Iran Internet access down pre-protests, report says

Two days in advance of Student Day, which marks the 1953 killing of students by Iranian police, the AFP reports that Internet access in Tehran is largely down due to "a decision by the authorities."

Two days ahead of a new round of planned protests against Iranian President Mahmoud Ahmadinejad, Internet access in the nation's capital is largely down, according to Agence France Presse.

During the post-election unrest in June, Twitter became a main avenue for Iranians' communication with the outside world. Twitter

Sources close to Iran's technical services say the cut to Tehran's outside access was the result of "a decision by the authorities" and not a technical breakdown, the news agency reports. Telecommunications ministry officials were unavailable for comment.

Protests are scheduled Monday to mark Student Day, the anniversary of the December 6, 1953, killing of three of University of Tehran students by Iranian police. The students were protesting then-U.S. Vice President Richard Nixon's visit, which followed the CIA-sponsored overthrow of Iranian Prime Minister Mohammad Mosaddeq.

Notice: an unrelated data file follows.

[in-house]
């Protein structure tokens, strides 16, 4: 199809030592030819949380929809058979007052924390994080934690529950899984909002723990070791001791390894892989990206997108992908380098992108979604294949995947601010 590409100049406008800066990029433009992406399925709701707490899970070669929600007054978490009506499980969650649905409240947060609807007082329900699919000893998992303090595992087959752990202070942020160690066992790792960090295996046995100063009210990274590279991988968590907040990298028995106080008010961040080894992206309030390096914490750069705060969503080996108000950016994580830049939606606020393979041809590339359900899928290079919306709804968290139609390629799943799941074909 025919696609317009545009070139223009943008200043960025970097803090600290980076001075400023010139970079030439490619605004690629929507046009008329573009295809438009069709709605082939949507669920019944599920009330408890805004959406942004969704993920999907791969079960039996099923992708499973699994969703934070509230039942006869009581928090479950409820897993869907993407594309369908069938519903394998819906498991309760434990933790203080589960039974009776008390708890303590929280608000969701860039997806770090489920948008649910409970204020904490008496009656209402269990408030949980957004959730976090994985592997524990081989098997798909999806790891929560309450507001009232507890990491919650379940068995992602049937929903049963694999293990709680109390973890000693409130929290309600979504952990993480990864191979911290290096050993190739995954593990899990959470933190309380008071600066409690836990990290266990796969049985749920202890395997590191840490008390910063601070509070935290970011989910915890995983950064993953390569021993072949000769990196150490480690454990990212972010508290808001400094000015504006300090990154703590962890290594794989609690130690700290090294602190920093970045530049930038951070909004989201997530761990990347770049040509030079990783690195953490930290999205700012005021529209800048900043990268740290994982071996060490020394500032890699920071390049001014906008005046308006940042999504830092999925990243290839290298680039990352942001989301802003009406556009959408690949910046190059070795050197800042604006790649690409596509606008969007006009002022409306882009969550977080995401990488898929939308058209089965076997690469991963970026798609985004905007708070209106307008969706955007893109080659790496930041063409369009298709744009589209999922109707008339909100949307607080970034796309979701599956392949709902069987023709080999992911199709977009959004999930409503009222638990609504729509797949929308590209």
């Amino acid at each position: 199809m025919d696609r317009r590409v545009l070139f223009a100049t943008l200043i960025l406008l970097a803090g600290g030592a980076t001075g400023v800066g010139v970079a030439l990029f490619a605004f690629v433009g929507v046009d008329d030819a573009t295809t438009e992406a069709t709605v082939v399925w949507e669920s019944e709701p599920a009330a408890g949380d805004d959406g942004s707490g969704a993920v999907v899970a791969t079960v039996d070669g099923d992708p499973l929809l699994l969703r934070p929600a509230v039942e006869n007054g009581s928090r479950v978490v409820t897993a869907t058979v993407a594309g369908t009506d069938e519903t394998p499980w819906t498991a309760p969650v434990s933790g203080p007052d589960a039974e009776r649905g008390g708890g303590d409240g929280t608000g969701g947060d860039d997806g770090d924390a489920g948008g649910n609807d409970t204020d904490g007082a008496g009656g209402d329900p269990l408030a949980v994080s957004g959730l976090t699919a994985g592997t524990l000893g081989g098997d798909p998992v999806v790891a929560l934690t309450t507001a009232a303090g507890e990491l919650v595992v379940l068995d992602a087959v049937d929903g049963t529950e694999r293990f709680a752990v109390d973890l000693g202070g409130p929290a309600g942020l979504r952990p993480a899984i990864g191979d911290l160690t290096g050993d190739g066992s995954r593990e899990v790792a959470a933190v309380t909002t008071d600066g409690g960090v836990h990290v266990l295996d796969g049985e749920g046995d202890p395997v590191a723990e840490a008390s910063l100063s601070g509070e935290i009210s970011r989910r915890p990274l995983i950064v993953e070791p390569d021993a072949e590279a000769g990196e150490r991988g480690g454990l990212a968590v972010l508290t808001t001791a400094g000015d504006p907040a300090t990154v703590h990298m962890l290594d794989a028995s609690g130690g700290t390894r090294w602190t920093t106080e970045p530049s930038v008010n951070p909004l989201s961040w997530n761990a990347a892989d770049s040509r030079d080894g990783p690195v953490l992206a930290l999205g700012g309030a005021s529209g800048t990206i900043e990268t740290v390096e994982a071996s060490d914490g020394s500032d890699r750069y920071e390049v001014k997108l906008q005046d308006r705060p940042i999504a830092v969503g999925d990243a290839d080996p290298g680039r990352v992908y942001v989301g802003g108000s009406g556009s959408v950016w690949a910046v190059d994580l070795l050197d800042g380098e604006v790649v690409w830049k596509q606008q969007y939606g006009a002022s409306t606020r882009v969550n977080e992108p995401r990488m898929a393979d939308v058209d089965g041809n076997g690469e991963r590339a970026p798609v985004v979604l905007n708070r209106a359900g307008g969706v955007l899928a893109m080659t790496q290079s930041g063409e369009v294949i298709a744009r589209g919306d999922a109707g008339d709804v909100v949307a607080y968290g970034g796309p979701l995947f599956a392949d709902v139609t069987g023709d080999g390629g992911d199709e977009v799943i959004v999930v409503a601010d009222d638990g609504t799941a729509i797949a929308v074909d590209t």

As the nation gets ready to mark the annual day of remembrance, several Web sites have reported that Iranian opposition groups are preparing to hold fresh protests against Ahmadinejad. Scores of arrests have already been reported in advance of Student Day.

Since widespread post-election upheaval broke out in June amid charges of government vote-rigging, Internet lines, texting, and even mobile phone service have been cut or scrambled. But the weekend's Internet outage marks the first such occurrence to take place this far in advance of protests, AFP reports.

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Leslie Katz, Crave's senior editor, heads up a team that covers the most crushworthy (and wackiest) tech, science, and culture around. As a co-host of the now-retired CNET News Daily Podcast, she was sometimes known to channel Terry Gross and still uses her trained "podcast voice" to bully the speech recognition software on automated customer service lines. E-mail Leslie.

 

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